War on the Middle Class

By Murphey, Dwight D. | The Journal of Social, Political, and Economic Studies, Spring 2007 | Go to article overview

War on the Middle Class


Murphey, Dwight D., The Journal of Social, Political, and Economic Studies


War on the Middle Class Lou Dobbs Viking, 2006

The author is the anchor and managing editor of the CNN television network's social-commentary program "Lou Dobbs Tonight." In that capacity, he has carved out for himself a role as an intelligent, calm, but at the same time articulate and provocative, champion of the American middle class with respect to a number of critical issues. By critiquing a wide range of problem areas, War on the Middle Class broadens the more purely economic discussion contained in his earlier book Exporting America: Why Corporate Greed is Shipping American Jobs Overseas.

The mainstream of American society - historically the essence of American life - has long consisted of a broad middle class. As the book's title declares, Dobbs sees an on-going war against this mainstream. He quotes Warren Buffett (who "is not only one of the richest men in the world, [but] also one of the smartest") as agreeing that "This is class warfare." Although there is much more to Dobbs' discussion, we get an immediate insight into his thesis from the following passage: "Ours is becoming increasingly a divided society - a society of haves and havenots, educated and uneducated, rich and poor. The rich have gotten richer while working people have gotten poorer. We must also recognize that our public education system is failing, that there are far fewer well-paying jobs for our workers, that the middle class is hardly represented in government, and that our community and national values are increasingly challenged by corporatism, consumerism, and ethnocentric multiculturalism."

For most of the past two centuries, intense social criticism has been voiced in the United States by the Left. The criticism has been a message of alienation. Dobbs differs in the fact that, although he sees a corruption of virtually every facet of contemporary American life, he does not speak from alienation, but from a deep sense of attachment to the main society, which he fervently wants to see preserved. He explains that he has been "a liberal Republican" who is at one and the same time both "a strong believer in free enterprise" and someone who rejects "unfettered capitalism."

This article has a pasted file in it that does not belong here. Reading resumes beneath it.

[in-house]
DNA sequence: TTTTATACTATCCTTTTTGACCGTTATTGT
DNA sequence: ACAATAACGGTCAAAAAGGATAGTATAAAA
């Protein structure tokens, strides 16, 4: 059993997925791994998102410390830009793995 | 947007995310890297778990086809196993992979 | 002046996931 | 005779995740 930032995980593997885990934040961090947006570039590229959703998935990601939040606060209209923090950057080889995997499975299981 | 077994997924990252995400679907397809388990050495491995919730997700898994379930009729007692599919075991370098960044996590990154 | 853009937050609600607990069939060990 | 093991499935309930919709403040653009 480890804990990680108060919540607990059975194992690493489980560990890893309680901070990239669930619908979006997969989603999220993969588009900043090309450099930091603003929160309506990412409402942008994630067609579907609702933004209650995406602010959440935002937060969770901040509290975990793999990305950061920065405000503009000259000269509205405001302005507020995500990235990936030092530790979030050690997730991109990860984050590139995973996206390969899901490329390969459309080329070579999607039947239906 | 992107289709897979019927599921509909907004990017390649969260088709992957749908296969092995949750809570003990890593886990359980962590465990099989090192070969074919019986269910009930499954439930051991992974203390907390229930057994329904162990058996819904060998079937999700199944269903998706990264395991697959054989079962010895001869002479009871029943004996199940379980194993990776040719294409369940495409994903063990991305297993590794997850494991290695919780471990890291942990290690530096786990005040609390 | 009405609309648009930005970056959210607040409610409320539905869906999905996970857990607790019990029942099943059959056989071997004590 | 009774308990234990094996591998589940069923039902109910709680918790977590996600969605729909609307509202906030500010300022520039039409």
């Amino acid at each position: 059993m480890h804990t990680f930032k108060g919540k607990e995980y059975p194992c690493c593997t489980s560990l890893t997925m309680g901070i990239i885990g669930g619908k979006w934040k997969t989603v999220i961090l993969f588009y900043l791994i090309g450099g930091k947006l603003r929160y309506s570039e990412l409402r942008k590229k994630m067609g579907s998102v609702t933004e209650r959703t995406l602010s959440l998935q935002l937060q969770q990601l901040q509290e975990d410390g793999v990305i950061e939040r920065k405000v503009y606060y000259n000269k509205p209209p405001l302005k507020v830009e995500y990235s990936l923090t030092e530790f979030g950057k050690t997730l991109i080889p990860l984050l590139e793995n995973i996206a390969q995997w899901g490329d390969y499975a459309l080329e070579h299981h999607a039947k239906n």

A considerable virtue that he brings to his commentary is that he is in no sense a political or ideological partisan. The corruption that he sees is found, he says, in both political parties, in the national media, in the current presidential administration, in Congress and government in general, in big business, and even in the scientific community. His, then, is an ecumenical complaint. In effect, there are "abuses," just as Ralph Waldo Emerson observed many years ago, "in which all connive." Nevertheless, even though he sees that the decadence is widespread, he pinpoints an especially salient part of America's current plight: "It is the members of this business elite, this new upper class, that pose the greatest danger to our American way of life."

It is worth noting that when Dobbs speaks of a "war" against the middle class, he is including the effects of gross indifference as well as those of outright hostility. He writes of "elites who are hostile - or at best indifferent - to the interests of working men and women of the middle class and their families." Those familiar with the legal concept of "gross negligence," also spoken of as "willful and wanton disregard," know that it involves "doing something highly dangerous to others while possessing a state of mind of not caring about the potential harm." An example would be firing a rifle into a park without sighting in on anyone, but at the same time knowing that people picnic there. Dobbs traces innumerable policies that demonstrate either hostility toward, or an active unconcern for, the well-being of the average American.

There are so many facets to this, as Dobbs sees it, that we can only grasp the whole by considering the cumulative effect of his many points:

1. His book Exporting America dealt with the de-industrialization of the United States, with its outsourcing and offshoring of jobs and capital, and Dobbs doesn't neglect that issue here.

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